Two researchers draw on distinct perspectives to examine moral reasoning.
By Stephanie Cook (MJour'18)
The first study CMCI faculty members Erin Schauster and Pat Ferrucci worked on together was about the TV show Mad Men.
Both were pursuing PhDs at the University of Missouri and Ferrucci thought it’d be a great way to do research while watching TV, he jokes. It’s easy to see, though, why two scholars shaped by an industry struggling to find its moral center amid economic and cultural change would be drawn to the topic.
Schauster––now an assistant professor of advertising––had been an account executive at advertising agencies in St. Louis and Nashville while Ferrucci––now an associate professor of journalism––had worked as a journalist covering pop culture. Together, they represented opposite sides of a polarized industry.
“Definitely, based on our training and in terms of the classes we took, we come at things differently,” Ferrucci says. “And at least for me, when I’m looking for people to work with, regardless of whether they live with me or not, you’re always looking for people who look at things a little bit differently. If it was the same, I would just do it myself.”
Now married and scheduling interviews around their toddler’s nap time, the researchers continue to collaborate on studies examining the industry they came up in.
The media, money and morality
Not so long ago, journalists like Ferrucci and advertisers like Schauster were confined to clear––even rigid––industry roles. In recent years, though, the internet and social media have altered funding models, leading to changes in both internal job expectations and external media perceptions among journalists, advertisers and public relations practitioners.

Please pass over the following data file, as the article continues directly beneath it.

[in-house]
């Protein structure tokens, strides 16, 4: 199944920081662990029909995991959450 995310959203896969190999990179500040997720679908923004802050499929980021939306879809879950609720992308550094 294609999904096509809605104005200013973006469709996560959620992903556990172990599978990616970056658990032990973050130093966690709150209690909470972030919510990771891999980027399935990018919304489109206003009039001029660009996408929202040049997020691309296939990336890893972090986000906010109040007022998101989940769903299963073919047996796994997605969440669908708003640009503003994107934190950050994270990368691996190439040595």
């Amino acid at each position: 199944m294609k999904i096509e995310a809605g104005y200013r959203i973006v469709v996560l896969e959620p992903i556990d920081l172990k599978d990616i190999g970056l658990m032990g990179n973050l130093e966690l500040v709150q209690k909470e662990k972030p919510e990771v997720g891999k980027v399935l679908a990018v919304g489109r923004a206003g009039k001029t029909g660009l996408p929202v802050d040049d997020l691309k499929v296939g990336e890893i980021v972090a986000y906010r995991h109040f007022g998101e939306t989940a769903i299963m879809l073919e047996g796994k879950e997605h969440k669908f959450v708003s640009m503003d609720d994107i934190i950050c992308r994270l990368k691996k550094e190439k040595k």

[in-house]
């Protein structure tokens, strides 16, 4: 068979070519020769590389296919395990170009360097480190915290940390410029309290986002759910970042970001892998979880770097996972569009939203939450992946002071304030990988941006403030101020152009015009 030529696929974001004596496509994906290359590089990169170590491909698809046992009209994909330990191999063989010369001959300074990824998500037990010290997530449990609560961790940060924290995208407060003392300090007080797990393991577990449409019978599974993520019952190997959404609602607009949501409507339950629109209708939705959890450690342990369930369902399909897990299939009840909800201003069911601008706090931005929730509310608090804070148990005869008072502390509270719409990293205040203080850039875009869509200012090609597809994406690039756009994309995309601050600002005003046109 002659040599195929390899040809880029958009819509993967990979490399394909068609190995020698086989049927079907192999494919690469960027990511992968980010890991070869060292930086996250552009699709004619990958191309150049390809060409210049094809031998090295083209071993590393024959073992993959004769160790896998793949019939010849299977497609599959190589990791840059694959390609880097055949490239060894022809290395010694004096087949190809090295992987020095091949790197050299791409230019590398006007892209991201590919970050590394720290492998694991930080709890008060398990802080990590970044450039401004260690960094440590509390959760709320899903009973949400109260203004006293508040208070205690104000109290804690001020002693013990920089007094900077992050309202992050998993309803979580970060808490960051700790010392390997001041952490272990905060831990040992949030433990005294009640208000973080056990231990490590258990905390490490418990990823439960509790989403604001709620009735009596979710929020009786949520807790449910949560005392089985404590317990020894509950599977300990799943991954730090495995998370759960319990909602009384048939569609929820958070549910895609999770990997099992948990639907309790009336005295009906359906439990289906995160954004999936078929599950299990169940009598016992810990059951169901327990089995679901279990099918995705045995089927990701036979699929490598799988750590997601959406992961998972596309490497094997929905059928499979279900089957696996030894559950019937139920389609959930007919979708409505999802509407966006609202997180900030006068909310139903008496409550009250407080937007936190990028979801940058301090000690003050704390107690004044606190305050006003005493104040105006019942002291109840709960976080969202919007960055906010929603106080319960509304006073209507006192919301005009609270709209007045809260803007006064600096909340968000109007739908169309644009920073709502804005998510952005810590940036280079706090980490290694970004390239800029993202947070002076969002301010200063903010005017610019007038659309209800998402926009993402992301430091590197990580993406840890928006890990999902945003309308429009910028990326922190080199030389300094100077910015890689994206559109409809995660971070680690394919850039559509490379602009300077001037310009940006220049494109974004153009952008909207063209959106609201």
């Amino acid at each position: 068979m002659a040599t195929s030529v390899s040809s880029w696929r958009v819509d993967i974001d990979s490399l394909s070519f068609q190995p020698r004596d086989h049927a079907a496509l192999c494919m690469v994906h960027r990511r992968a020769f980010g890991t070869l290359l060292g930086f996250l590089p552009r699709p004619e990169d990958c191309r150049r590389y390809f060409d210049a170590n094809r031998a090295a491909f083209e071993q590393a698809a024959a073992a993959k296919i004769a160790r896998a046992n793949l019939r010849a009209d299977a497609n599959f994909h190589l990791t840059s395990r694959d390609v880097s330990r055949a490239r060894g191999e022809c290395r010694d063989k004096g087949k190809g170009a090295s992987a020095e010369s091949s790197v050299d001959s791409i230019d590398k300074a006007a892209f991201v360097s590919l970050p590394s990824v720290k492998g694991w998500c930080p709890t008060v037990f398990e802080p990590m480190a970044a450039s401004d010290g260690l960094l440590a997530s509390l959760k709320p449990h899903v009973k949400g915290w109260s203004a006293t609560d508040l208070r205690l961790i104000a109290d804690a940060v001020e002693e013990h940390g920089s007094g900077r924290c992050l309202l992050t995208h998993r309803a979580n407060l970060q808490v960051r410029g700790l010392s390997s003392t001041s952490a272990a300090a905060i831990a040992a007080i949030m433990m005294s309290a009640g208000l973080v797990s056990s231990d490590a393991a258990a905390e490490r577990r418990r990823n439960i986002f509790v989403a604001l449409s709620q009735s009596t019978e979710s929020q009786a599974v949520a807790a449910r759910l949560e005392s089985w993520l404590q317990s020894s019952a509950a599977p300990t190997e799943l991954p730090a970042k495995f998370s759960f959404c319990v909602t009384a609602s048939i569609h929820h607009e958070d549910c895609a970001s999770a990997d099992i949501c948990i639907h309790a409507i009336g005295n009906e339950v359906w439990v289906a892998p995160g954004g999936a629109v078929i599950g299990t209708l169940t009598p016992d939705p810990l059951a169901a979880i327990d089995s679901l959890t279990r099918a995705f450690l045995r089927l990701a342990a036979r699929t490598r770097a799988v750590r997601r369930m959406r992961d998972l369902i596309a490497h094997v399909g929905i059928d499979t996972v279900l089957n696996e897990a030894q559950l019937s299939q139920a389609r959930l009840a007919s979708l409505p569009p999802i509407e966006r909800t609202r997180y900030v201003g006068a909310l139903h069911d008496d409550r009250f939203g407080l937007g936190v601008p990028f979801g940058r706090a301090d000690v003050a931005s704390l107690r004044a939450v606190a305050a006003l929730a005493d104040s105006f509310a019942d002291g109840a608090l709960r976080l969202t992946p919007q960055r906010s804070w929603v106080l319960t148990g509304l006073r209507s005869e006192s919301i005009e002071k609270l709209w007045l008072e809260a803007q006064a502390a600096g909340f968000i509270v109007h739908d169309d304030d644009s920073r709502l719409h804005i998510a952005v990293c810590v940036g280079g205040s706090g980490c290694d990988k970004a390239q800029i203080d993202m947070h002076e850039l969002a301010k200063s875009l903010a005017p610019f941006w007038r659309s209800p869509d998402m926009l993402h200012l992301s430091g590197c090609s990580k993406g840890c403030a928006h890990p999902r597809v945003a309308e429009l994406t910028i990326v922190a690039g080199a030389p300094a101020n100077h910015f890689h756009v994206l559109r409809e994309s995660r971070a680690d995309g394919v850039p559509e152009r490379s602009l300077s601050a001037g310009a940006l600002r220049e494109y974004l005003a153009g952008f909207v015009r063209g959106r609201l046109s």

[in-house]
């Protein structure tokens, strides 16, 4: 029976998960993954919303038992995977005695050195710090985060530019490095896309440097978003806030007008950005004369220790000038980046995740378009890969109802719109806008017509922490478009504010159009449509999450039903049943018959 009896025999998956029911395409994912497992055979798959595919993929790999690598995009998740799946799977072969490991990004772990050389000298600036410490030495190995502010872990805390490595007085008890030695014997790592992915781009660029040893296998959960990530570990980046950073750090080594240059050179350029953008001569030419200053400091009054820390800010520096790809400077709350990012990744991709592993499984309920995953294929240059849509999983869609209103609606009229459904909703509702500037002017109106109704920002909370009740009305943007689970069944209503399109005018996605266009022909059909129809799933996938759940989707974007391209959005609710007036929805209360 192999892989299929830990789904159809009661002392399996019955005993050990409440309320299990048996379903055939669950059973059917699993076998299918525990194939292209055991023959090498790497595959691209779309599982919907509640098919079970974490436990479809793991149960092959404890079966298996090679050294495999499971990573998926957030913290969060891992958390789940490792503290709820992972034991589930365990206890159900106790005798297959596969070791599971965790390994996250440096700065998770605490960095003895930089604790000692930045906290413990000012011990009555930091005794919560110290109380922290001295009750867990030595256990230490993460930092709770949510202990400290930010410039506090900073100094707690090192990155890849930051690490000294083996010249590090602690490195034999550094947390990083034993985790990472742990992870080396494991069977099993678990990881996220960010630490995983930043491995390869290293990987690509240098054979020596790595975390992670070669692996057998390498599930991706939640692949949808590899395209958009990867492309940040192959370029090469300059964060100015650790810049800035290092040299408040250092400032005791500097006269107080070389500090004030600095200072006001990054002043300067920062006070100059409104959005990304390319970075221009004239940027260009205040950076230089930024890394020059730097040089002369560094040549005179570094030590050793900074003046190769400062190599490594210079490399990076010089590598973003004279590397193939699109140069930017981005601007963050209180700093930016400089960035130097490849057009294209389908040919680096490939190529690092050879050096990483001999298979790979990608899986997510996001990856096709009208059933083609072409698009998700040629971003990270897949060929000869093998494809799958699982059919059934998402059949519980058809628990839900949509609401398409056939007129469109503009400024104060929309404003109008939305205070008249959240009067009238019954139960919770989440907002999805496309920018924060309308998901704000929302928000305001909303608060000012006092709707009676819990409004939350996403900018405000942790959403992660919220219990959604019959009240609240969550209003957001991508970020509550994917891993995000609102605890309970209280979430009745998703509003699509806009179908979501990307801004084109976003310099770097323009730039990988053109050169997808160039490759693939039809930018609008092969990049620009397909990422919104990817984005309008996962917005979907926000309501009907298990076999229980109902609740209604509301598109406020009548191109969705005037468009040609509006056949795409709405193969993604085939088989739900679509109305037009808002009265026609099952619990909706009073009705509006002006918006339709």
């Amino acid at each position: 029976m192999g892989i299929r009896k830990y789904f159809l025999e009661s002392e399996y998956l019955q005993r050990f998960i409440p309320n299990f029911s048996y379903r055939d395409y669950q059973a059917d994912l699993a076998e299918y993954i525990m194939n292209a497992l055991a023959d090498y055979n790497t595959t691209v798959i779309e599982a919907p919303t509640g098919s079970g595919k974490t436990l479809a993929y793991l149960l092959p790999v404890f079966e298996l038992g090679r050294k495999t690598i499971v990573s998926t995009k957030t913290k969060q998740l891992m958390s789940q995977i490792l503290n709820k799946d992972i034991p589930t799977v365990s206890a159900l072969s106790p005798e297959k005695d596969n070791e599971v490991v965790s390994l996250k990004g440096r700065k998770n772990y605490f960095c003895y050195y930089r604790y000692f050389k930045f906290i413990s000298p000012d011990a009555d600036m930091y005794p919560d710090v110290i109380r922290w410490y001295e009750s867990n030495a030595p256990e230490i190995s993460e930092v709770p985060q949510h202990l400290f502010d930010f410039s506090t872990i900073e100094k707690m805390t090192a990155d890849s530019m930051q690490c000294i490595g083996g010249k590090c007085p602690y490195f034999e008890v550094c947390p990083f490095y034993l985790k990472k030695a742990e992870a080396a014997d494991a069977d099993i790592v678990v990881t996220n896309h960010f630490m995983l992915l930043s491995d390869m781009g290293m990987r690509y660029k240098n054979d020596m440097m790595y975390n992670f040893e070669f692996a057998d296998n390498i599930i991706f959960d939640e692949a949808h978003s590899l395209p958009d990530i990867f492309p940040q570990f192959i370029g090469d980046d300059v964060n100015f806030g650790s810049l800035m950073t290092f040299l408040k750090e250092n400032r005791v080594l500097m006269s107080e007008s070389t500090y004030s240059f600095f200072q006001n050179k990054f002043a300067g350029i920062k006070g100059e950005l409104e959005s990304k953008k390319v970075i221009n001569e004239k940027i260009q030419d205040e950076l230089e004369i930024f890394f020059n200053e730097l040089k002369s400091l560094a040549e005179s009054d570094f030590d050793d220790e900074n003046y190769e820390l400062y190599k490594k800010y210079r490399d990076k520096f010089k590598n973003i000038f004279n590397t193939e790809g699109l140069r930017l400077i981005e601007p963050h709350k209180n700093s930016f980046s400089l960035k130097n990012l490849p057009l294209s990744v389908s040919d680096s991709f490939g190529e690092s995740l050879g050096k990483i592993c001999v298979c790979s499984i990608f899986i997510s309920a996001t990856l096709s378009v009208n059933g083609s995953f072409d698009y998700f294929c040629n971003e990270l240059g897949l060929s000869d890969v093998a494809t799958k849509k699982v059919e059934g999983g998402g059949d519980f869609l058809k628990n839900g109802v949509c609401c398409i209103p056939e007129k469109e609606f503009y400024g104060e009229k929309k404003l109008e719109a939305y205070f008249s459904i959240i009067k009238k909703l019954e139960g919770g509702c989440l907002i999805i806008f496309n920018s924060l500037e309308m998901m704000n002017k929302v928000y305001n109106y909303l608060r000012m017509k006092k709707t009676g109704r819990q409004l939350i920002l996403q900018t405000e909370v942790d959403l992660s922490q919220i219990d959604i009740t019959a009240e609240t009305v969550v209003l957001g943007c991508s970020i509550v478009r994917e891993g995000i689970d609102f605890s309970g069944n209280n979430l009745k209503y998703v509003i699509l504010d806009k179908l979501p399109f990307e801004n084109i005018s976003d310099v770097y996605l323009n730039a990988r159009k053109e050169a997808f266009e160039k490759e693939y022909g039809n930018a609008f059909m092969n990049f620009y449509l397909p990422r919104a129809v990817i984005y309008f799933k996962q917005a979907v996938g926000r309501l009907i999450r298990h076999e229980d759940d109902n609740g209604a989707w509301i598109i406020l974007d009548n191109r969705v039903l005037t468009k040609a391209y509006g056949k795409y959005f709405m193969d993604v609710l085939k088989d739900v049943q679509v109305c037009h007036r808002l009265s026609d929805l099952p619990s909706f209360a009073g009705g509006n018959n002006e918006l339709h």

“(For journalists,) you’re asked to promote yourself so that you can get attention, and you might be asked to work on paid promotional work like native advertising,” Schauster says. “By comparison, in advertising, now you’re being asked to be a social advocate, a political advocate and an environmental advocate.”
After watching these changes take place as practitioners, scholars and educators, Schauster and Ferrucci wanted to know whether these changes were affecting moral reasoning rates across the industry.
To find out, the researchers joined Edson C. Tandoc, an associate professor at Nanyang Technological University whom they met at the University of Missouri, for a series of studies including “Journalism Primed,” “Advertising Primed” with Tara Walker (PhDAdvert’20) and “Public Relations Primed” with Baylor University Associate Professor Marlene Neill.
For each study, they administered the Defining Issues Test (DIT) to more than 100 practitioners. Often used in moral psychology, the DIT prompts people with various moral dilemmas along with a series of accompanying statements, which participants rank based on how relevant each statement seems to solving the dilemma.
Previous studies––published in 2004 for journalism, 2005 for advertising and 2009 for PR––found that journalists showed the highest rates of moral reasoning, followed by PR practitioners then advertisers.
“Those were the most recent scores for those three respective professions, so we were going in with the assumption that they would parallel those rankings,” Schauster says.
What they found surprised them. The overall scores for each profession changed in such a considerable way that the overall industry rankings changed, too.